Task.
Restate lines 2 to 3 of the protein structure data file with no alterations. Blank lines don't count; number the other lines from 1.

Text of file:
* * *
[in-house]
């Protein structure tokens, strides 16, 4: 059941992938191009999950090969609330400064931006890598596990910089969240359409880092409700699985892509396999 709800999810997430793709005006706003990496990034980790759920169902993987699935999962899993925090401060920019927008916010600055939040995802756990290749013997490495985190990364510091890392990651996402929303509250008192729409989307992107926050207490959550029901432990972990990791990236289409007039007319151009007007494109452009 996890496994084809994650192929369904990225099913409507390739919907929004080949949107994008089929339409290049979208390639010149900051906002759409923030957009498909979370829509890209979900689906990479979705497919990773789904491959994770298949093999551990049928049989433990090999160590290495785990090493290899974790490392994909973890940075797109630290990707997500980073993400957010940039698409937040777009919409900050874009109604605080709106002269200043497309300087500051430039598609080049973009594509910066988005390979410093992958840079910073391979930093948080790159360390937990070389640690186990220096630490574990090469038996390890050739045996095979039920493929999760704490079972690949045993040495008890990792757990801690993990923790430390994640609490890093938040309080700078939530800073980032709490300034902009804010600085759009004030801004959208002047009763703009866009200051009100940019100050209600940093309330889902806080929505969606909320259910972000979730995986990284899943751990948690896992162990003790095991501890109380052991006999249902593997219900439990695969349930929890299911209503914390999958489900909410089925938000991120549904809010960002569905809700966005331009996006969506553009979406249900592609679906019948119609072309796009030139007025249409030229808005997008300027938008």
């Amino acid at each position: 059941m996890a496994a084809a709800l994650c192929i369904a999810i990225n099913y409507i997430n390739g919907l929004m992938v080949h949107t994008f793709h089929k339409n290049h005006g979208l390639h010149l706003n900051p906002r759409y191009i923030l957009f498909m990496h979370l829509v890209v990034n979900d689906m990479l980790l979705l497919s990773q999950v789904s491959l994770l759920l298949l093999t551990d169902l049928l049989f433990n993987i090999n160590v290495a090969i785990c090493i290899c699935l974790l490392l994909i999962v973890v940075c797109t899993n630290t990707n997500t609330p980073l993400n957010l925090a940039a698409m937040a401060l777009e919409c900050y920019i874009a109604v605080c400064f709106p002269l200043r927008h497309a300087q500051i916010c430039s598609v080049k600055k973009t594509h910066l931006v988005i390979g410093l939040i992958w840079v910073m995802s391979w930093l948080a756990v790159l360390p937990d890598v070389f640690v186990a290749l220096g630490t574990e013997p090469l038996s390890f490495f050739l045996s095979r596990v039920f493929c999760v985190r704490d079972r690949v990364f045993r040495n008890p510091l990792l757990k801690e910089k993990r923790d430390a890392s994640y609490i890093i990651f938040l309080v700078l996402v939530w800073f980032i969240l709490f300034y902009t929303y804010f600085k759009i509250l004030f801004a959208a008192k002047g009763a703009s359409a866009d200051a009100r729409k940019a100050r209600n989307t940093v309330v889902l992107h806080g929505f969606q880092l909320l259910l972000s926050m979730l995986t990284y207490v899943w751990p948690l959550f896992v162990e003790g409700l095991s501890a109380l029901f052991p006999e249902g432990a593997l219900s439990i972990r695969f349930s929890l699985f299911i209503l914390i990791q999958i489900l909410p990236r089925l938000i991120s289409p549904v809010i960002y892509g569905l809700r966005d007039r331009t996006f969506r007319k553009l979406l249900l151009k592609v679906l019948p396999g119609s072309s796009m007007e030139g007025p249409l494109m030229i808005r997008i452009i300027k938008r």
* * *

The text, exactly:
């Protein structure tokens, strides 16, 4: 059941992938191009999950090969609330400064931006890598596990910089969240359409880092409700699985892509396999 709800999810997430793709005006706003990496990034980790759920169902993987699935999962899993925090401060920019927008916010600055939040995802756990290749013997490495985190990364510091890392990651996402929303509250008192729409989307992107926050207490959550029901432990972990990791990236289409007039007319151009007007494109452009 996890496994084809994650192929369904990225099913409507390739919907929004080949949107994008089929339409290049979208390639010149900051906002759409923030957009498909979370829509890209979900689906990479979705497919990773789904491959994770298949093999551990049928049989433990090999160590290495785990090493290899974790490392994909973890940075797109630290990707997500980073993400957010940039698409937040777009919409900050874009109604605080709106002269200043497309300087500051430039598609080049973009594509910066988005390979410093992958840079910073391979930093948080790159360390937990070389640690186990220096630490574990090469038996390890050739045996095979039920493929999760704490079972690949045993040495008890990792757990801690993990923790430390994640609490890093938040309080700078939530800073980032709490300034902009804010600085759009004030801004959208002047009763703009866009200051009100940019100050209600940093309330889902806080929505969606909320259910972000979730995986990284899943751990948690896992162990003790095991501890109380052991006999249902593997219900439990695969349930929890299911209503914390999958489900909410089925938000991120549904809010960002569905809700966005331009996006969506553009979406249900592609679906019948119609072309796009030139007025249409030229808005997008300027938008």
């Amino acid at each position: 059941m996890a496994a084809a709800l994650c192929i369904a999810i990225n099913y409507i997430n390739g919907l929004m992938v080949h949107t994008f793709h089929k339409n290049h005006g979208l390639h010149l706003n900051p906002r759409y191009i923030l957009f498909m990496h979370l829509v890209v990034n979900d689906m990479l980790l979705l497919s990773q999950v789904s491959l994770l759920l298949l093999t551990d169902l049928l049989f433990n993987i090999n160590v290495a090969i785990c090493i290899c699935l974790l490392l994909i999962v973890v940075c797109t899993n630290t990707n997500t609330p980073l993400n957010l925090a940039a698409m937040a401060l777009e919409c900050y920019i874009a109604v605080c400064f709106p002269l200043r927008h497309a300087q500051i916010c430039s598609v080049k600055k973009t594509h910066l931006v988005i390979g410093l939040i992958w840079v910073m995802s391979w930093l948080a756990v790159l360390p937990d890598v070389f640690v186990a290749l220096g630490t574990e013997p090469l038996s390890f490495f050739l045996s095979r596990v039920f493929c999760v985190r704490d079972r690949v990364f045993r040495n008890p510091l990792l757990k801690e910089k993990r923790d430390a890392s994640y609490i890093i990651f938040l309080v700078l996402v939530w800073f980032i969240l709490f300034y902009t929303y804010f600085k759009i509250l004030f801004a959208a008192k002047g009763a703009s359409a866009d200051a009100r729409k940019a100050r209600n989307t940093v309330v889902l992107h806080g929505f969606q880092l909320l259910l972000s926050m979730l995986t990284y207490v899943w751990p948690l959550f896992v162990e003790g409700l095991s501890a109380l029901f052991p006999e249902g432990a593997l219900s439990i972990r695969f349930s929890l699985f299911i209503l914390i990791q999958i489900l909410p990236r089925l938000i991120s289409p549904v809010i960002y892509g569905l809700r966005d007039r331009t996006f969506r007319k553009l979406l249900l151009k592609v679906l019948p396999g119609s072309s796009m007007e030139g007025p249409l494109m030229i808005r997008i452009i300027k938008r």